Approaching new levels of snitchery, a next door neighbor in Oklahoma filed a complaint under the Racketeer Influenced and Corrupt Organizations (RICO) Act—the worst type of lawsuit—after they accused a cannabis farm of growing too close to the property line.
Keith and Stephanie Grant filed a complaint, Grant et al v. Flying Bud Farms, LLC et al, in the Northern District of Oklahoma against Flying Bud Farms, LLC and numerous companies associated with Flying Bud Farms for allegedly growing, distributing and selling cannabis illegally.
Per the complaint, The Grants live in rural Oklahoma next door to defendant Gary Bacon Jr.’s property. In 2019, Bacon launched Flying Bud Farms with co-defendant Derek Wachob to grow cannabis and supply local dispensaries including for their own D-Luxe Dispensary.
While the complaint admits that the cannabis was grown “approximately less than 50 feet from the Grants’ property line,” it claims the Grants were forced to live “in the constant presence of an openly operating unlawful marijuana cultivation and distribution enterprise and a construction zone” which made it impossible for them to “enjoy” their home.
Practically everything about the cannabis operation bothered the next door neighbors. The Grants claim that they can’t enjoy their home because of bright lights at night, noisey industrial fans, alterations of the floodplain that allegedly caused flooding on the Grants’ property, helicopter noises and the trademark odor of cannabis that they say have been a constant nuisance.
Federal racketeering charges are nothing to laugh about. RICO lawsuits are the government’s “most powerful tool” in combating criminal organizations, New York Times reports. They are typically reserved for organized crime. RICO suits illustrate the scope of punishment the law can reach—think triple or more the cost in damages and attorneys’ fees. It can quickly sink a business.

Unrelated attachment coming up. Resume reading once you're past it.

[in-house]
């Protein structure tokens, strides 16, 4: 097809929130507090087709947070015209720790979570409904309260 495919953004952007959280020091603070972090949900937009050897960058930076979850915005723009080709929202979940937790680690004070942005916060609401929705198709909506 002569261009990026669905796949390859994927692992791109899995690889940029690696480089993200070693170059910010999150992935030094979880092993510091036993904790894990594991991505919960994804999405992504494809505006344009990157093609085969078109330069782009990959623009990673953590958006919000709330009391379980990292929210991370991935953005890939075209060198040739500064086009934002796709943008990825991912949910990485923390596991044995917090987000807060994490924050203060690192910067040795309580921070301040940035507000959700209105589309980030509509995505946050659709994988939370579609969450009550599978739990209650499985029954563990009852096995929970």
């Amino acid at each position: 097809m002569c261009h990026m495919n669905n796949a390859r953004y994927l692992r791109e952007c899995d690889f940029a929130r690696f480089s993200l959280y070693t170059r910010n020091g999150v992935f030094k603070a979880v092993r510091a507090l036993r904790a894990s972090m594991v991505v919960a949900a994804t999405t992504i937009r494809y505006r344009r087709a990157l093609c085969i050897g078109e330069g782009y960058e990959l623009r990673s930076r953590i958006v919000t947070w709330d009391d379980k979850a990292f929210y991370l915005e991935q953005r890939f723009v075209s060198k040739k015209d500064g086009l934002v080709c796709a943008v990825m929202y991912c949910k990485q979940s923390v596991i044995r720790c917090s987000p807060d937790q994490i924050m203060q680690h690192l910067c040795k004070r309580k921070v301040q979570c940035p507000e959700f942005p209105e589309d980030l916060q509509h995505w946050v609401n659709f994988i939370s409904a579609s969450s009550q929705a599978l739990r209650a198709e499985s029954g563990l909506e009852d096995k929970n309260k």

Racketeering charges under RICO have been tested previously in several other similar cannabis-related cases, but typically have not succeeded. This happens ever since a 10th Circuit Court of Appeals ruling in June 2017 in Colorado when it was ruled that it was “reasonable to infer” that a potential home buyer would be less inclined to purchase land adjacent to a grow in the case of Safe Streets Alliance v. Alternative Holistic Healing, LLC. RICO lawsuits have a tendency to lead to massive settlement agreements.
The Grants claim that the business is illegal based on federal law. But Flying Bud Farms is listed by the Oklahoma government under the Oklahoma Medical Marijuana Authority (OMMA) as a licensed grower as of December 15, 2021. As Oklahoma has no caps on medical cannabis licenses, there is a high number of legal operations. With the influx of medical cannabis operations, some neighbors are panicking.
They also claim that Flying Buds Farms is located on property owned by Bacon’s stepmother, and that the defendants did not receive permits from the State Fire Marshall or the Creek County Floodplain Management Board for the construction of their facilities.
The plaintiffs are suing on the counts of a violation of 18 U.S.C. Sec. 1962(C) and (D), nuisance, and injury to property. Law Street Media reports that the Grants are seeking “injunctive relief enjoining the defendants from further unlawful racketeering activities, three times their damages caused by the racketeering activities, compensatory damages, abatement of nuisances, disgorgement, attorney’s fees and costs, and other relief.”
The plaintiffs are represented by GableGotwals, a law firm based in Tulsa.
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In the latest of an ongoing trend, an Oklahoma grow operation faces racketeering charges for growing cannabis too close to a neighbor’s property line.
The post Oklahoma Pot Farm Slapped with RICO From Next Door Neighbor appeared first on High Times.News, cannabis complaint, federal racketering, Flying Bud Farms, grant, Medical Cannabis, Medical Marijuana, neighbor, Oklahoma, RICO, rural Oklahoma, Tulsa